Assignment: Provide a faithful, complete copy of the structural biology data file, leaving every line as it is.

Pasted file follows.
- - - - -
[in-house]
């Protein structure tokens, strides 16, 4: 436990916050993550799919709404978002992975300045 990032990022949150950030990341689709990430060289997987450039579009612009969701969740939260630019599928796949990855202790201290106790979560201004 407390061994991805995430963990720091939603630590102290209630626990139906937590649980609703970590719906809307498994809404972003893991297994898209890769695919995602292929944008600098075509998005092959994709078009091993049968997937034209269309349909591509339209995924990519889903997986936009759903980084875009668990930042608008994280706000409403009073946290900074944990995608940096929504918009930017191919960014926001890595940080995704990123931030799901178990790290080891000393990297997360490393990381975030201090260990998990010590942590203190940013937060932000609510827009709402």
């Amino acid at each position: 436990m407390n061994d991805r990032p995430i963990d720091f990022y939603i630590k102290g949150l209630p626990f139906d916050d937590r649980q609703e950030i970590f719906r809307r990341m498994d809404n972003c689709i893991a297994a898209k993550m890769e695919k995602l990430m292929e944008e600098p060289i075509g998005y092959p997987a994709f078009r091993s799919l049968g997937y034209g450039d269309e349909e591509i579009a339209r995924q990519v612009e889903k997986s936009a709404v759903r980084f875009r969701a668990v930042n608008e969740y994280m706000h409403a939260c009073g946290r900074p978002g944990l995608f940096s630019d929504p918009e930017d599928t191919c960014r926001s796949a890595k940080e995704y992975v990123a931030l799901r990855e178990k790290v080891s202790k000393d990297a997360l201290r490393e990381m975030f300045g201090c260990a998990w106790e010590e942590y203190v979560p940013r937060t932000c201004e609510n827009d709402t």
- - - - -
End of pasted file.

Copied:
[in-house]
């Protein structure tokens, strides 16, 4: 436990916050993550799919709404978002992975300045 990032990022949150950030990341689709990430060289997987450039579009612009969701969740939260630019599928796949990855202790201290106790979560201004 407390061994991805995430963990720091939603630590102290209630626990139906937590649980609703970590719906809307498994809404972003893991297994898209890769695919995602292929944008600098075509998005092959994709078009091993049968997937034209269309349909591509339209995924990519889903997986936009759903980084875009668990930042608008994280706000409403009073946290900074944990995608940096929504918009930017191919960014926001890595940080995704990123931030799901178990790290080891000393990297997360490393990381975030201090260990998990010590942590203190940013937060932000609510827009709402």
């Amino acid at each position: 436990m407390n061994d991805r990032p995430i963990d720091f990022y939603i630590k102290g949150l209630p626990f139906d916050d937590r649980q609703e950030i970590f719906r809307r990341m498994d809404n972003c689709i893991a297994a898209k993550m890769e695919k995602l990430m292929e944008e600098p060289i075509g998005y092959p997987a994709f078009r091993s799919l049968g997937y034209g450039d269309e349909e591509i579009a339209r995924q990519v612009e889903k997986s936009a709404v759903r980084f875009r969701a668990v930042n608008e969740y994280m706000h409403a939260c009073g946290r900074p978002g944990l995608f940096s630019d929504p918009e930017d599928t191919c960014r926001s796949a890595k940080e995704y992975v990123a931030l799901r990855e178990k790290v080891s202790k000393d990297a997360l201290r490393e990381m975030f300045g201090c260990a998990w106790e010590e942590y203190v979560p940013r937060t932000c201004e609510n827009d709402t």